The opioid crisis: Part 1 — The roots of addiction | FACES OF POLICY

Jay Armstrong: I took all the pills that I had…
I took ’em all. Jay Armstrong: Hi, my name is Jay Armstrong. Matt Peterson: My name is Matt Peterson Justin Ponton: Justin Ponton. Kelvin Young: My
name is Kelvin Young. Justin Ponton: The first time I’d ever used any substance at all I drank
with a couple of friends of mine. And I tried marijuana the same time. The
heavy substance abuse really happened at the age of 21. Sally Satel: Prescription opioid abuse
is a lot more complicated than the media and politicians make it out to be. Jay Butler: Too often, sports-related injuries managed with opioid pain relievers have been the
beginning of a path to addiction. Sally Satel: It’s true that some people who get
prescription opioids from their doctors do become addicted to them. But the
majority of people who abuse opioid painkillers typically get them from
their friends, relatives. Jay Armstrong: So I’m 14, 15, 16 years old, and the guys I’m hanging out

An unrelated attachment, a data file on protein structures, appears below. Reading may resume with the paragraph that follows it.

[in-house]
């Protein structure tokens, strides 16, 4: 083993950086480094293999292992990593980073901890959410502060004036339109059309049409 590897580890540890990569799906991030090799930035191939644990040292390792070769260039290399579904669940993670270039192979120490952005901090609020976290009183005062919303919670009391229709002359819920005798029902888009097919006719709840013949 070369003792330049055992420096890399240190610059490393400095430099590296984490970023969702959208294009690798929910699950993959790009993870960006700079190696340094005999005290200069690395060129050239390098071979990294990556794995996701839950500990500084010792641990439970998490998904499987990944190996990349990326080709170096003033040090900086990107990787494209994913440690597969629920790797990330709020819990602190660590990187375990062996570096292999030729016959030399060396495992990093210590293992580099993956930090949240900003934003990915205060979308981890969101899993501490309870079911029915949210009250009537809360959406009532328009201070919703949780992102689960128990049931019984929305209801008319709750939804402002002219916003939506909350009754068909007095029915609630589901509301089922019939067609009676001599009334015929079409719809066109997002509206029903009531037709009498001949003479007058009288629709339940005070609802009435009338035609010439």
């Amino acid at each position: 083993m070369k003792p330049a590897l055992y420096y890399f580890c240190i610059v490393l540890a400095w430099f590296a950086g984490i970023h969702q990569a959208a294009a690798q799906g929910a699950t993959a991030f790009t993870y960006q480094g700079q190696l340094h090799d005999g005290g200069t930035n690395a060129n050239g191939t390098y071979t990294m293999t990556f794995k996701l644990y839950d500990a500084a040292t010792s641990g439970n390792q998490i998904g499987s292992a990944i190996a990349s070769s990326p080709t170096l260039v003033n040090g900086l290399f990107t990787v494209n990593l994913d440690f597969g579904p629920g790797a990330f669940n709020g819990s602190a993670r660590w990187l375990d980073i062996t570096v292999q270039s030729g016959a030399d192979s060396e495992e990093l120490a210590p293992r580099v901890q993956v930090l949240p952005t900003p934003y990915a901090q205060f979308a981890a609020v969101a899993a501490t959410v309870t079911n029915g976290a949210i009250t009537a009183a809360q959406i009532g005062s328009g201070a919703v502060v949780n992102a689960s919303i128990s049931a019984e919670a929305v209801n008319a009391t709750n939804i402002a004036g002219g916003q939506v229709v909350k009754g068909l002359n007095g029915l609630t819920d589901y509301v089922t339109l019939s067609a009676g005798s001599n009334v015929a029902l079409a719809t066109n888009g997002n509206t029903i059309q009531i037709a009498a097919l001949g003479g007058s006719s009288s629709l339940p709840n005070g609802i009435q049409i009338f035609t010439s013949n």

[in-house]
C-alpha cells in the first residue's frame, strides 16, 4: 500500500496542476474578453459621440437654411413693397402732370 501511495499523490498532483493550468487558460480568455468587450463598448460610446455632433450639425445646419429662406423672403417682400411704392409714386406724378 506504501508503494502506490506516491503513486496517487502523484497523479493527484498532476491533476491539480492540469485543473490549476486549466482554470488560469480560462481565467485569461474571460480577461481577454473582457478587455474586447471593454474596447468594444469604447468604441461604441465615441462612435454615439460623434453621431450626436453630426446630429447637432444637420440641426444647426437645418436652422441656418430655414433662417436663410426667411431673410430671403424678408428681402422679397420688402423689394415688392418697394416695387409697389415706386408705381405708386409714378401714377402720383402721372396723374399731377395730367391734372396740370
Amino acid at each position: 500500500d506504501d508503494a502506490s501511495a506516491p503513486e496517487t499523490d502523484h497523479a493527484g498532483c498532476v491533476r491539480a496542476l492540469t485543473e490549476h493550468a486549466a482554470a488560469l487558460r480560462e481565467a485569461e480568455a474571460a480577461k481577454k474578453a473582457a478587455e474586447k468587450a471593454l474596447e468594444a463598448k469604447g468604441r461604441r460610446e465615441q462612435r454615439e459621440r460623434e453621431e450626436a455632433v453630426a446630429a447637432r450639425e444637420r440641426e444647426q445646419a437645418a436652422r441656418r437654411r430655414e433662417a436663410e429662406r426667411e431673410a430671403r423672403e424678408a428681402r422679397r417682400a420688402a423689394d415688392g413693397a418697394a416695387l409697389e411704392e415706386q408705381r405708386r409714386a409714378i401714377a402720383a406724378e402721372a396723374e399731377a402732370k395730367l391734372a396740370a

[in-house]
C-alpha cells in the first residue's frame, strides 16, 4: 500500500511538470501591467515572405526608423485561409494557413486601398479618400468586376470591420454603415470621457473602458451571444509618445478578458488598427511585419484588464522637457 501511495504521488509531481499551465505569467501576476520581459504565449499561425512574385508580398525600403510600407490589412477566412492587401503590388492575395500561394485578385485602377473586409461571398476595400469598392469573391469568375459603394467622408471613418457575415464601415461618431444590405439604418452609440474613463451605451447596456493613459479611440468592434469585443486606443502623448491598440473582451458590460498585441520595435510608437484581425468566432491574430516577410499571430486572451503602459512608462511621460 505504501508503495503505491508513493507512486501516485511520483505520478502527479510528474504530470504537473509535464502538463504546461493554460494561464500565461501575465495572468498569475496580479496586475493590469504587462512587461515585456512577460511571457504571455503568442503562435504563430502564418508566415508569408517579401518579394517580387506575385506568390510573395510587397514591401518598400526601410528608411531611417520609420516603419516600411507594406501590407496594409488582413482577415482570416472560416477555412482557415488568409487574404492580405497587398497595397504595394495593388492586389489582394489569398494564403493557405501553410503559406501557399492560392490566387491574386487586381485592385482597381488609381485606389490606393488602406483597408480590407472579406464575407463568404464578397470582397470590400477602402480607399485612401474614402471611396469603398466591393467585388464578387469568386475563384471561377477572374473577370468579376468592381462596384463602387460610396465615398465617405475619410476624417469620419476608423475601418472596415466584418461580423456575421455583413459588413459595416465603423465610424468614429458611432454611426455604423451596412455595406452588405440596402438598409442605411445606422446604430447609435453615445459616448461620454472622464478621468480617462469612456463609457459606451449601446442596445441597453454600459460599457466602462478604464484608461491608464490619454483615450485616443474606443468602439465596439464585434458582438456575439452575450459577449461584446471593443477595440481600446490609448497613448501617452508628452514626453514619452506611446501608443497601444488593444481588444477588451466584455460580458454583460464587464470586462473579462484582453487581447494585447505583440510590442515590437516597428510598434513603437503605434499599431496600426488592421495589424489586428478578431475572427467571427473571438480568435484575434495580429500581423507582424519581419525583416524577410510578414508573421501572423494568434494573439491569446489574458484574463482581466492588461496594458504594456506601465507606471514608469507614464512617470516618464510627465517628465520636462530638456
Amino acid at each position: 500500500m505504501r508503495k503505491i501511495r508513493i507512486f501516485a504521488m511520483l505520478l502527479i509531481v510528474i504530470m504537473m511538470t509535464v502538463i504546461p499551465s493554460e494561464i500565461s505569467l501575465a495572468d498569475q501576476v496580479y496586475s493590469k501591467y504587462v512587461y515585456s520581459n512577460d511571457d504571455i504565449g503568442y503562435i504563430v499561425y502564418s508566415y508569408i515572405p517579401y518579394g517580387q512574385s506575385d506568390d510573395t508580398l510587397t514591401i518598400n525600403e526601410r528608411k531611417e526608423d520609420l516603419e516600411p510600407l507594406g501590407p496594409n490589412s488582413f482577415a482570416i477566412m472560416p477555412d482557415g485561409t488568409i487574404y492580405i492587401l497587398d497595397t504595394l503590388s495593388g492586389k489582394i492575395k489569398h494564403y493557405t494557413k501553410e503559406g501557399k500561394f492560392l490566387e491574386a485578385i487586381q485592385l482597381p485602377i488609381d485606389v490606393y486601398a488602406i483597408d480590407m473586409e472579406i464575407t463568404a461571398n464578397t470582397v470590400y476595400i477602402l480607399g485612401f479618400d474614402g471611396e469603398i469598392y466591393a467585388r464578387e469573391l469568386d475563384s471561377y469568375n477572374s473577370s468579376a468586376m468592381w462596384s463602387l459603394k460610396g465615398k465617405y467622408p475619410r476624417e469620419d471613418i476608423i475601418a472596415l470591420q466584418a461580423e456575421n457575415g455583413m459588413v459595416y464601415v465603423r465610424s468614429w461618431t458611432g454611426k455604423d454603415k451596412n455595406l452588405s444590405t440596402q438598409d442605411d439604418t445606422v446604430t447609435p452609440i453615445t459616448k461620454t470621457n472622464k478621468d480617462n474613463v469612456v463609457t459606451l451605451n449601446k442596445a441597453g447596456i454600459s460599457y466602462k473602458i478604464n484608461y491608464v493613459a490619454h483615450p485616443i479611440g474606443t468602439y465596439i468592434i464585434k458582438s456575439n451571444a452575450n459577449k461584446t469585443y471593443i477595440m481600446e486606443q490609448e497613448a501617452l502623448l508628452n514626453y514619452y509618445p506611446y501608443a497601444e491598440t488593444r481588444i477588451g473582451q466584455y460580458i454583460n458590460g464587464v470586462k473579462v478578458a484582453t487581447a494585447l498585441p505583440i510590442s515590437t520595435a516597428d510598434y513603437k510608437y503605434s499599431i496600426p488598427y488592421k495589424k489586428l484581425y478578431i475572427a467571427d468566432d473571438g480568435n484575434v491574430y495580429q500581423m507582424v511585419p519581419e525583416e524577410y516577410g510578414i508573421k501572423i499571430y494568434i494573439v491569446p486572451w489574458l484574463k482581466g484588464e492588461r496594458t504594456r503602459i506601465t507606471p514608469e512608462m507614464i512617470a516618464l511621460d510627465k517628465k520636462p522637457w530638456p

with they’re all 21 to 30 years old. At one point they broke out some Dilaudids,
which is a pharmaceutical opiate that you can break down and inject. And it
took me to the same place mentally and emotionally that alcohol did. But I
didn’t, you know, try to fight anybody. I didn’t puke, I didn’t pee my pants, I
didn’t try to take my clothes off in public or any of the other crazy stuff
that I was doing with alcohol. And you know, at the time it was like a miracle!
Like, oh my god, like why didn’t we find this sooner? Sally Satel: The fact is that many of
these individuals already have experience abusing drugs, from alcohol to